Thank you for the compliment though. I hope that I continue to be worthy of it.

Comment author: byrnema 04 January 2010 05:11:38PM 4 points [-]

And I also puzzle over why I appear to be in such an atypical position.

And I was wondering why I was in such an atypical position of not caring.

You write of pushing the universe towards net improvements. By 'improvement', you mean relative to your particular or general human values. At a large and far scale, why should we have any loyalty to those values, especially if they are arbitrary (that is, not sufficiently general to mind space)? If the universe is meant to be dominated by the different values of other minds, why would I do anything but shrug my shoulders about that?

Comment author: Wei_Dai 04 January 2010 05:49:29PM 2 points [-]

I think just by asking the question "why should I care?", you probably already care more than most, who just go on doing what they always did without a second thought.

If I ask myself "why do I care?", the answer is that I don't seem to care much about the standard status symbols and consumer goods (bigger houses, faster cars, etc.), so what is left? Well for one thing, I care about knowledge, i.e., finding answers to questions that puzzle me, and I think I can do that much better in some futures than in others.

Comment author: AdeleneDawner 04 January 2010 06:48:35PM 1 point [-]

Er... if you answered why you care, I'm failing to find where you did so. Listing what you care about doesn't answer the question.

I don't think it's controversial that 'why do you care about that' is either unanswerable, or answerable only in terms of something like evolution or neurochemestry, in the case of terminal values.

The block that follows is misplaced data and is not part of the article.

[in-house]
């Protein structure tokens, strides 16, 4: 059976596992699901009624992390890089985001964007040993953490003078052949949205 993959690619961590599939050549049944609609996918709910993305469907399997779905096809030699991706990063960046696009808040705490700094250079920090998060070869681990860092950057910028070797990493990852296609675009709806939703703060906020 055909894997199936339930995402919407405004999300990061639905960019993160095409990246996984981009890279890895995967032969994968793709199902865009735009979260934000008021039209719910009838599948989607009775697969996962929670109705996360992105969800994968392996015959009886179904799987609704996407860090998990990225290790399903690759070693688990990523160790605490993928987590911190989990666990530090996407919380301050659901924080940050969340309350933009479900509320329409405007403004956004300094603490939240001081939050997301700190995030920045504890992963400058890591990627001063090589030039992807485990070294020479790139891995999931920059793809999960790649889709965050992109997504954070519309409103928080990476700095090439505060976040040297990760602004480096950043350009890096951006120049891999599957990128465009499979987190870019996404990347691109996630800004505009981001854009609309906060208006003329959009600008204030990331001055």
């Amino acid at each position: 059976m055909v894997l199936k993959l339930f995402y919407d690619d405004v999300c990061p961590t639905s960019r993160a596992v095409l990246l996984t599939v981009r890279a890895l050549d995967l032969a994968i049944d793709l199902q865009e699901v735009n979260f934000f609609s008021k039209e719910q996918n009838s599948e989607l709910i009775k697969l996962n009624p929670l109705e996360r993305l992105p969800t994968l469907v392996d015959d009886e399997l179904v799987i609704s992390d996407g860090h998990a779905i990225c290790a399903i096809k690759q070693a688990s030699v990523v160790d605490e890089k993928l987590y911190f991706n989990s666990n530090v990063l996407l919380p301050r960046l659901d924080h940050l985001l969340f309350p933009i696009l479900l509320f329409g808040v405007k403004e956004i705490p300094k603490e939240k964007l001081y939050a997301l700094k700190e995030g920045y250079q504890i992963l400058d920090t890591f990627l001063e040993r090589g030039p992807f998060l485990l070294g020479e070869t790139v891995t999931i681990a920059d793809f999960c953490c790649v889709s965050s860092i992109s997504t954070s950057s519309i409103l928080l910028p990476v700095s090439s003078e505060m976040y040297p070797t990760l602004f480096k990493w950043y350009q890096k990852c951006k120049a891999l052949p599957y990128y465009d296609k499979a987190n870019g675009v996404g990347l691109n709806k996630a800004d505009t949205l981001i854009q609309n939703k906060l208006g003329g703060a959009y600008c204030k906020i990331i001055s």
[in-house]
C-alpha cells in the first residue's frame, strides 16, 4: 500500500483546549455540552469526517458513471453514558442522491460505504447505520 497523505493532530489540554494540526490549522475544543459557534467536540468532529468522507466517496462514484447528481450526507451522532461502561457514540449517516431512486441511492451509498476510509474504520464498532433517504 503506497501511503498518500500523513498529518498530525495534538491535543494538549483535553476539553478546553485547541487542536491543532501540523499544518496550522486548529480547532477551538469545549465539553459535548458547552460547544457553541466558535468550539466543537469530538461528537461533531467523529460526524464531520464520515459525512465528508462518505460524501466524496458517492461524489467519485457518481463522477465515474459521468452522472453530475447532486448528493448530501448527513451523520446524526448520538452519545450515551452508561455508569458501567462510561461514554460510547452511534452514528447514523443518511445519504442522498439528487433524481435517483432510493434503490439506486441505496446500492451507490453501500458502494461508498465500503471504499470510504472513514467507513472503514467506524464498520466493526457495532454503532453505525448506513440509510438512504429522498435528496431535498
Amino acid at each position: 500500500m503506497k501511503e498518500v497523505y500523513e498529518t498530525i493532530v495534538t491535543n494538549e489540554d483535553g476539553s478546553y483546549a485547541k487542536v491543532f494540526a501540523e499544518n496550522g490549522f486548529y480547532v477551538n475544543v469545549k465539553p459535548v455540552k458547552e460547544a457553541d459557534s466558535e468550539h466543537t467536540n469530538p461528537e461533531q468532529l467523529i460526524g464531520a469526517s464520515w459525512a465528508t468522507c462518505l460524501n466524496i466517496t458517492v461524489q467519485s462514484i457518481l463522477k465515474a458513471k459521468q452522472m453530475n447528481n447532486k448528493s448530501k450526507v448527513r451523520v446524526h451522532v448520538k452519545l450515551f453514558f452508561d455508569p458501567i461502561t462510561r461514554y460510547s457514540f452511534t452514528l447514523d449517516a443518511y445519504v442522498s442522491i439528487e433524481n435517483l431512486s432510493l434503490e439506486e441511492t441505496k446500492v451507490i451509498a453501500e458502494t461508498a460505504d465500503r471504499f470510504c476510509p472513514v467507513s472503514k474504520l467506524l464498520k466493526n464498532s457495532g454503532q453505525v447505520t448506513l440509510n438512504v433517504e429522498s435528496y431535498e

Comment author: byrnema 04 January 2010 07:43:40PM *  0 points [-]

Listing what you care about doesn't answer the question.

There is a subtext to this question, which is that I believe we typically assume -- until it is demonstrated otherwise -- that our values are similar or overlap significantly, so it is natural to ask 'why do you value this' when maybe we really mean 'what terminal value do you think you're optimizing with this'? Disagreements about policy or 'what we should care about' are then often based on different beliefs about what achieves what than different values. It is true that if our difference in caring turns out to be based upon different values, or weighting values differently, then there's nothing much to discuss. Since I do value knowledge too, I wanted to further qualify how Wei Dai values knowledge, because I don't see how nudging the far future one way or another is going to increase Wei Dei's total knowledge.

Comment author: Wei_Dai 04 January 2010 07:30:40PM 0 points [-]

Byrnema had a specific objection to human values that are "arbitrary", and I think my response addressed that. To be more explicit, all values are vulnerable to the charge of being arbitrary, but seeking knowledge seems less vulnerable than others, and that seems to explain why I care more about the future than the average person. I was also trying to point out to Byrnema that perhaps she already cares more about the future than most, but didn't realize it.